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Imax, having just unveiled its third quarter earnings, saw its stock price jump on Friday as investors look to the film technology company as possibly better-placed than its exhibition partners to benefit from a continued Hollywood box office recovery.
“We view Imax as the best way to play the upcoming theatrical rebound, the best positioned to gain from consumers’ ongoing shift toward premium theatrical amenities, a solid way to position for a rebound in the Chinese economy, and over the longer-term, the best positioned to gain from theatrical alternative content,” Wedbush analysts Alicia Reese and Michael Pachter said in a Nov. 11 investors note that gave an “outperform” rating to Imax along with a $20 price target.
Shares in Imax climbed by 68 cents, or five percent, to $14.44 on Friday as of 11:30 am PST. Wall Street bulls are betting on more near-term lift for Imax’s stock price with the release of Black Panther: Wakanda Forever and the Avatar: The Way of Water sequel as a potential box office bonanza for the film technology company.
“The upcoming release of Avatar 2 should be the main catalyst ahead for Imax shares as the company has been laying the groundwork ahead of this film for years,” Wells Fargo analyst Steven Cahall said in a Nov. 1 investors note, but he cut his price target for Imax stock from $26 to $21, while reiterating his overweight rating.
The narrative of a continuing box office recovery for Imax is complicated by China, where the company is heavily invested and Beijing regulators have reduced Hollywood’s access to the world’s second-largest theatrical market.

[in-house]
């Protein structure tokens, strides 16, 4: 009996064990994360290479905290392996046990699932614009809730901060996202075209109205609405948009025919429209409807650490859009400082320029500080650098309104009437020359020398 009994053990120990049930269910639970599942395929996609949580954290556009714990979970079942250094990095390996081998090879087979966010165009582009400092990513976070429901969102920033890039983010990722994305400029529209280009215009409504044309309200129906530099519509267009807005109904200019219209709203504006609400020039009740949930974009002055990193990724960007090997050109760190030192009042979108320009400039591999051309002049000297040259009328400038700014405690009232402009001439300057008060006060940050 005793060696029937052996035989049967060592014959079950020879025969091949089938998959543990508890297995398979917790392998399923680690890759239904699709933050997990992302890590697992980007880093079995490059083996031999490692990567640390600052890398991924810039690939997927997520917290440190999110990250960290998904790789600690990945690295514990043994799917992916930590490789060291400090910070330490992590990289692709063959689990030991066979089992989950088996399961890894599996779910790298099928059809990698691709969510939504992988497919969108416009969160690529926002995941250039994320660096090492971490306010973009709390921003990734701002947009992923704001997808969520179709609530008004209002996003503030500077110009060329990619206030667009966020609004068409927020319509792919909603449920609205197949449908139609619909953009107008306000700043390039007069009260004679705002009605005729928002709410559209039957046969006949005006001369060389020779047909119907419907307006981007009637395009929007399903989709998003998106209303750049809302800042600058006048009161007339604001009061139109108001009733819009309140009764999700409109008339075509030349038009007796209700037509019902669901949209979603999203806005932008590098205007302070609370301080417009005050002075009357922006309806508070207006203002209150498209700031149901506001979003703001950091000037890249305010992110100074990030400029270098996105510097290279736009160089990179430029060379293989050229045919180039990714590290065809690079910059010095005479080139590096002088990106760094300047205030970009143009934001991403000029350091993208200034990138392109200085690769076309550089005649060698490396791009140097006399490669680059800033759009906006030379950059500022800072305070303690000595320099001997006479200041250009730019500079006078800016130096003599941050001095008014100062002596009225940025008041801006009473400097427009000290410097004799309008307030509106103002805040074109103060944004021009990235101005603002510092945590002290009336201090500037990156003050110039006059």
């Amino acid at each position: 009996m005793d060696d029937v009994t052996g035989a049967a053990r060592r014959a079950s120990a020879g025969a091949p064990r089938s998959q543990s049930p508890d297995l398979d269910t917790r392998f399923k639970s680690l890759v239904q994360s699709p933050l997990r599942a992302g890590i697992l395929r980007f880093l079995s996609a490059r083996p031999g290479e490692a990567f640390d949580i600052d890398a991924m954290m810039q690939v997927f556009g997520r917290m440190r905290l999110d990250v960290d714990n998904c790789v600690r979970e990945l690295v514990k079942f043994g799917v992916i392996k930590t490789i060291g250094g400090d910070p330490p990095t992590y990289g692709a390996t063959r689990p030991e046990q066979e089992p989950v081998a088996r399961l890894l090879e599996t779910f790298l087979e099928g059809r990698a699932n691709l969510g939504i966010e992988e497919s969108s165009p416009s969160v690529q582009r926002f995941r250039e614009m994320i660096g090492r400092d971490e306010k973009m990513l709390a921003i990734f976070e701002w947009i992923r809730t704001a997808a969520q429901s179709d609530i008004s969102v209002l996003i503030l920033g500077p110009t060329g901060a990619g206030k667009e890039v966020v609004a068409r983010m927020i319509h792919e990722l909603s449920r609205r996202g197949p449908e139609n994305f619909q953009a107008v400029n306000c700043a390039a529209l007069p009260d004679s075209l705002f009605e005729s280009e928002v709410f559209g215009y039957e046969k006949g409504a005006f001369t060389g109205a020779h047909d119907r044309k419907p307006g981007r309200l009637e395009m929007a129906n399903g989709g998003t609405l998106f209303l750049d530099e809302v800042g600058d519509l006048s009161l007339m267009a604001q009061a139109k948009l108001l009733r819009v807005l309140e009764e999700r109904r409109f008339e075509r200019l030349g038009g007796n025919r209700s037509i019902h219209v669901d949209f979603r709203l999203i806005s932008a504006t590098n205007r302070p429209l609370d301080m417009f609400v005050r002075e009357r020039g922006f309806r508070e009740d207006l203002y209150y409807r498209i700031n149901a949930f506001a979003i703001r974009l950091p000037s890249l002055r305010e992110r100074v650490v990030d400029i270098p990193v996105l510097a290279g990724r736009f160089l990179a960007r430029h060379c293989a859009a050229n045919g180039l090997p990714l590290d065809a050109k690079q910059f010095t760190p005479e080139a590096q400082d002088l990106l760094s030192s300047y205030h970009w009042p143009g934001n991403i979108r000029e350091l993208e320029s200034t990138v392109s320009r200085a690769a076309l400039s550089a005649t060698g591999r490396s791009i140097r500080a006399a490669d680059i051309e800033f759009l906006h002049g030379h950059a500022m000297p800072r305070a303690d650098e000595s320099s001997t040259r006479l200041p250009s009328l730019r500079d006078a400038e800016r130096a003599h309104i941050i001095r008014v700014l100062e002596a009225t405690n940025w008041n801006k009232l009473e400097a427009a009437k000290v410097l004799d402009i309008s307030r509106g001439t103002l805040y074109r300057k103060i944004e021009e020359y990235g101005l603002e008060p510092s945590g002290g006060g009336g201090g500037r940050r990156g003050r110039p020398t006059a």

“As we look to 2023, we see a deeper blockbuster film slate. However, China (where Imax has 48 percent of its screens and produces 35 percent to 40 percent of revenue) remains enigmatic with its zero-tolerance COVID policy and an uneven pattern of theatrical industry openings/closings,” MKM Partners analyst Eric Handler said in his Nov. 1 investors note.
China’s tight censorship control and strict COVID-zero policies have forced Imax to play more local language titles and fewer Hollywood tentpoles on its around 800 screens in that country. B Riley analyst Eric Wold trimmed his own price target to $20, in part on uncertain timing for future theater installations in China, while reiterating his own stock buy rating on the prospect of a continued Hollywood box office recovery.
“Heading into an impressive 2023 film slate with a product that has been dubbed an affordable luxury during tougher times, we believe Imax is well positioned to approach prior box office records before the rest of the exhibition industry,” Wold said in a Nov. 1 investors note.
Imax’s continuing share price recovery is seen in part as Wall Street betting that China loosening controls — COVID-19, censorship and otherwise — will allow more tentpoles to screen on its giant screens. After the Chinese Communist Party Congress recently concluded, investors also appear to be hopeful Chinese regulators will loosen requirements for high-earning Hollywood imports as COVID lockdowns lift and that the range of Chinese films deemed politically acceptable widens.
“The one thing to really watch is Avatar in the fourth quarter because I think if Avatar performs according to our expectations, and also gets in (to China) as we think is more likely than not, than very quickly that will change the narrative in China and the narrative around the introduction of non-Chinese films into China,” Imax CEO Richard Gelfond told analysts on an Oct. 31 call after the release of his company’s latest results.
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